The huge potential implications of the anti-abuse rule of the Parent-Subsidiary Directive. The example of the passive SOPARFI

​On 27 January 2015, the European Council formally amended the EU's parent-subsidiary directive, adding a binding general anti-abuse rule (“GAAR”) to prevent tax avoidance and aggressive tax planning by corporate groups. The aim is to stop the parent-subsidiary directive from being misused for the purposes of tax avoidance, and to achieve greater consistency in its application in different member states. The anti-abuse clause will prevent member states from granting the benefits of the directive to arrangements that are not "genuine", i.e. that have been put into place to obtain a tax advantage without reflecting economic reality (the text of the GAAR refers more precisely to “valid commercial reasons which reflect economic reality”).
Member states have until 31 December 2015 to introduce an anti-abuse rule into national law. It will enter into force on 1 January 2016. On 5 August 2015, a draft bill of law (n° 6847) has been deposited in the Luxembourg parliament, with a view to implementing the GAAR into Luxembourg law. Based on several sources, the GAAR should be adopted by the Belgian Parliament after the summer.

In my view, the new GAAR will have a huge impact on EU holding structures deprived of sufficient economic substance. To illustrate my point, I will take the classical example of the Luxembourg holding called “SOPARFI”.

Luxembourg is a very attractive jurisdiction for holding companies and many major multinational groups have indeed located a holding vehicle in Luxembourg (the commonly called Société de Participations Financières or SOPARFI). The competitive participation exemption regime (100% exemption) on dividends received and capital gains on shares is one of the main reasons why Luxembourg is so popular as a host country for holding companies. There are approximately 50.000 SOPARFI in Luxembourg. It cannot be denied that many SOPARFIs lack organizational (no office space, no employees, …) and economic substance (mere holding of one participation, absence of performance of a managerial activity,…). The new GAAR will in my view impact such SOPARFI and could result in the full taxation of the dividends distributed to the SOPARFI.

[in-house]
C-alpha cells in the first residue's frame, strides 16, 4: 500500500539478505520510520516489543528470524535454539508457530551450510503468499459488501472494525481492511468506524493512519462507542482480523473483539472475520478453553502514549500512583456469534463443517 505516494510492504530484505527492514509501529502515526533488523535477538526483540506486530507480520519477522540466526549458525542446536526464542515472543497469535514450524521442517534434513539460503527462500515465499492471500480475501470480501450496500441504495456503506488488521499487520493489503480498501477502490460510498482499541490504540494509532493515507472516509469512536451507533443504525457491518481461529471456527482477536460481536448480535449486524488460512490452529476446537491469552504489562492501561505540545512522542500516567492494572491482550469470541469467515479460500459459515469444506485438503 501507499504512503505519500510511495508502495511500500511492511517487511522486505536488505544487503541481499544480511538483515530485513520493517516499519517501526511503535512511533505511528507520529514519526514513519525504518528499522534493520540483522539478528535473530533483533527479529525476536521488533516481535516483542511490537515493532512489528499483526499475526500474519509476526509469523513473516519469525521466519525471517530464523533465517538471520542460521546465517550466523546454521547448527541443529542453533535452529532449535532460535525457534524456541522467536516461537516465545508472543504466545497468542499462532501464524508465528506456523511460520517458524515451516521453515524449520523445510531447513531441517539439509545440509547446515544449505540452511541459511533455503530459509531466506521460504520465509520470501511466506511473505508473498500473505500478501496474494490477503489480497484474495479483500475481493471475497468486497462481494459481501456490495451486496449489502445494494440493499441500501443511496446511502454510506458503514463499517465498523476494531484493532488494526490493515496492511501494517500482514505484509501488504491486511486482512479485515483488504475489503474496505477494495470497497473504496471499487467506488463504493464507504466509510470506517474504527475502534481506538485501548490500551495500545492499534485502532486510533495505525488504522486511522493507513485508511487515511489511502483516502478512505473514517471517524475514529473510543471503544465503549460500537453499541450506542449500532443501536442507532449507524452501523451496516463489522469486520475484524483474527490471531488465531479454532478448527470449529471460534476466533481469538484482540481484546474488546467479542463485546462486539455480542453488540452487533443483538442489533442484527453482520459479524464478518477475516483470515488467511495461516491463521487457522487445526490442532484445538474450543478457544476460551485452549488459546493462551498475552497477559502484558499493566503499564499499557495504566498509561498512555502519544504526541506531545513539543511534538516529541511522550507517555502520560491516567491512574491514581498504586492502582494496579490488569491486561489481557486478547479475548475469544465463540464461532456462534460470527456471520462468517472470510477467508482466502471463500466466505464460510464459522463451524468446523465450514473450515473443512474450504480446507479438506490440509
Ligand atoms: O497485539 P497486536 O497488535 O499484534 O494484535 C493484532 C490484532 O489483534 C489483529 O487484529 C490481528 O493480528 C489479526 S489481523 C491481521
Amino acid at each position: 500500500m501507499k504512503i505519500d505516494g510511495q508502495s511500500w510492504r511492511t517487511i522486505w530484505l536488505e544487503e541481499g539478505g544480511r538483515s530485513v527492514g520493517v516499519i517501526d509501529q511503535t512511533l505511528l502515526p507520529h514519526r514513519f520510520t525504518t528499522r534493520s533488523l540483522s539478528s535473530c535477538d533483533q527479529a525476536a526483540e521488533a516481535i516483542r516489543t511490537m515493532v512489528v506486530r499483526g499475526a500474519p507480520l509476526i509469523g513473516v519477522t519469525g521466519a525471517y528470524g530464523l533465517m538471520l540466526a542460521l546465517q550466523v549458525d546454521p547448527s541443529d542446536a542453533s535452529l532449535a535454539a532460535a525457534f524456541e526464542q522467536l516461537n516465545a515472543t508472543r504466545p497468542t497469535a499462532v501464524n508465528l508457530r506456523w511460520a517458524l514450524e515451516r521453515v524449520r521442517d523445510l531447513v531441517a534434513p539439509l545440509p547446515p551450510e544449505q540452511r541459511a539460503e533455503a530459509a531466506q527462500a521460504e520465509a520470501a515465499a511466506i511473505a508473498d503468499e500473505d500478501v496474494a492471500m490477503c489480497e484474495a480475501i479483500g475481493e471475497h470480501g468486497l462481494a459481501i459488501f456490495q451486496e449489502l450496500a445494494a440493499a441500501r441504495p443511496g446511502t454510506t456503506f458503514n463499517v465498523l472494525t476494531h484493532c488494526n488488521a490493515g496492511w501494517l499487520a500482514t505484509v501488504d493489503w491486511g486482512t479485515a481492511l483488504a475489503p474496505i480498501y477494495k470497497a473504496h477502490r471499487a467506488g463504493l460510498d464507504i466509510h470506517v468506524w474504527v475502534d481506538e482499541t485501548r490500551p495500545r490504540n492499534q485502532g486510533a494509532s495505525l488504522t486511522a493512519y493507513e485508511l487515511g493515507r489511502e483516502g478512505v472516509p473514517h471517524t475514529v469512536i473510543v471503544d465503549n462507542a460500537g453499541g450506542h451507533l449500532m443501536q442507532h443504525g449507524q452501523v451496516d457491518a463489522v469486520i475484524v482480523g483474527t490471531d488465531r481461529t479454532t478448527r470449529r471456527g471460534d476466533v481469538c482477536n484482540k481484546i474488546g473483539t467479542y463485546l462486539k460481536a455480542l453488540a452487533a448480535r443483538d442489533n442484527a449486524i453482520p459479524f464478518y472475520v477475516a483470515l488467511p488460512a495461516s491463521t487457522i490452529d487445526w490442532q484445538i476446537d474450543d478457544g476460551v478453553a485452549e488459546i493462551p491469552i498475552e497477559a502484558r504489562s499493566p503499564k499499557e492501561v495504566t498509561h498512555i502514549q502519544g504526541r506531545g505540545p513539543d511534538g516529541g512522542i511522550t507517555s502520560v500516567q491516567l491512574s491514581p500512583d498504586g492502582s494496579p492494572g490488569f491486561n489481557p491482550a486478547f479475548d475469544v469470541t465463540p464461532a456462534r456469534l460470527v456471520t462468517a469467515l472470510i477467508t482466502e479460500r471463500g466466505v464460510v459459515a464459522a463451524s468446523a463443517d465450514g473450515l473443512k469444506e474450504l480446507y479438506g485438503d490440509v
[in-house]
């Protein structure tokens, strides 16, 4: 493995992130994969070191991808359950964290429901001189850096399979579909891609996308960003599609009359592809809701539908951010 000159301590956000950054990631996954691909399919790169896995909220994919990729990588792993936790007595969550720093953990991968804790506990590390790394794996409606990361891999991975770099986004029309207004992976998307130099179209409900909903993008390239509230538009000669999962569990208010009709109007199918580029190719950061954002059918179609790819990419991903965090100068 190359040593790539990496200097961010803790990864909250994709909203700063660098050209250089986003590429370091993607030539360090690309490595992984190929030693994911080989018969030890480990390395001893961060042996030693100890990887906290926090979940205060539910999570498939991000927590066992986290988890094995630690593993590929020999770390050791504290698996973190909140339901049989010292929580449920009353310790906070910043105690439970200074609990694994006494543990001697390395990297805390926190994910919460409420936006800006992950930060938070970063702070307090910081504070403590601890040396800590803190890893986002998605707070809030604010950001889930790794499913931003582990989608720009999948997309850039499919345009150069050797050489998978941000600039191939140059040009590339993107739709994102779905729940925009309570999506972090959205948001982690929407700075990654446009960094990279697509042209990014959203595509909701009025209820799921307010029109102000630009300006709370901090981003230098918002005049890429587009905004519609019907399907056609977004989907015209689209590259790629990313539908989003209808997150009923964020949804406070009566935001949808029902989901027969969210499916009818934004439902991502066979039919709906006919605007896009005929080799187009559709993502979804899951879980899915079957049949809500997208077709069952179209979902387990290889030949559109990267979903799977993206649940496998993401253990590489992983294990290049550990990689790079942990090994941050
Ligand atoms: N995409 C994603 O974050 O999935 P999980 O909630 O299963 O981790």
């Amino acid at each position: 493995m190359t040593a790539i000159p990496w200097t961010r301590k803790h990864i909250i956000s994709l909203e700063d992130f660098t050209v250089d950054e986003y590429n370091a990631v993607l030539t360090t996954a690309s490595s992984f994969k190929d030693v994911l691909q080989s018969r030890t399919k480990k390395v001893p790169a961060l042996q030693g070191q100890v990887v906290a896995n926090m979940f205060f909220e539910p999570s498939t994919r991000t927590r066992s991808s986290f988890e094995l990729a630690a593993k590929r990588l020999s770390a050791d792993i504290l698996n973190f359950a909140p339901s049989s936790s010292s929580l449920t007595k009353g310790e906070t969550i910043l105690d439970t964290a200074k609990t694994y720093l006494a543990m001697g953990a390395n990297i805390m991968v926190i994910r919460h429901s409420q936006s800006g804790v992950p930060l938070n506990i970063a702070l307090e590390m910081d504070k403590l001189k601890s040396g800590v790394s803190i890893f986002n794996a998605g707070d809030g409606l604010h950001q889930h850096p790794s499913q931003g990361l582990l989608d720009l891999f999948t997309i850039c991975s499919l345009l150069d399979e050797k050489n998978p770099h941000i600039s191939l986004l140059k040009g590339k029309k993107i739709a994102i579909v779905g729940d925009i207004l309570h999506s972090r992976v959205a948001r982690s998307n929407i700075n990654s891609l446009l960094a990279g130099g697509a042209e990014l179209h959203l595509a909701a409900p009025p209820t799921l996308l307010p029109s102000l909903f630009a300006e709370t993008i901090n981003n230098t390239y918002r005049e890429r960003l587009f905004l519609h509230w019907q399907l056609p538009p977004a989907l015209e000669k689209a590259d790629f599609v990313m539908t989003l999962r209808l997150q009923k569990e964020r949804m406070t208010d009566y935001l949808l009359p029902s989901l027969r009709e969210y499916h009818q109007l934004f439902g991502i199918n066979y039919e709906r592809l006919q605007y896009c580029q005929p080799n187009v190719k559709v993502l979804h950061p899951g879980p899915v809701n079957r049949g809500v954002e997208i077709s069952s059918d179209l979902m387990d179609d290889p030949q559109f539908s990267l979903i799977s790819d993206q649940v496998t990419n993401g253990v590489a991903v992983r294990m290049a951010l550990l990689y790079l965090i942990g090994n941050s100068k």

What measures may be taken to mitigate or even avoid this tax risk? The following considerations come to mind.

First, the availability of sufficient documentation evidencing the business motives of the overall holding structure will be key.

Secondly, it is clear that a SOPARFI will need to increase its level of economic substance. For instance, a strong argument could be made that a passive SOPARFI holding one single participation should acquire additional subsidiaries.

Alternatively, the SOPARFI could contemplate carrying out an intra-group financing activity (granting of loans) and performing management services to the benefit of its subsidiaries. Employees (having the relevant experience) could be hired by the SOPARFI, in order to perform these services.

In any case, the substance of EU holding structures will need to be closely monitored in the following months, more than ever.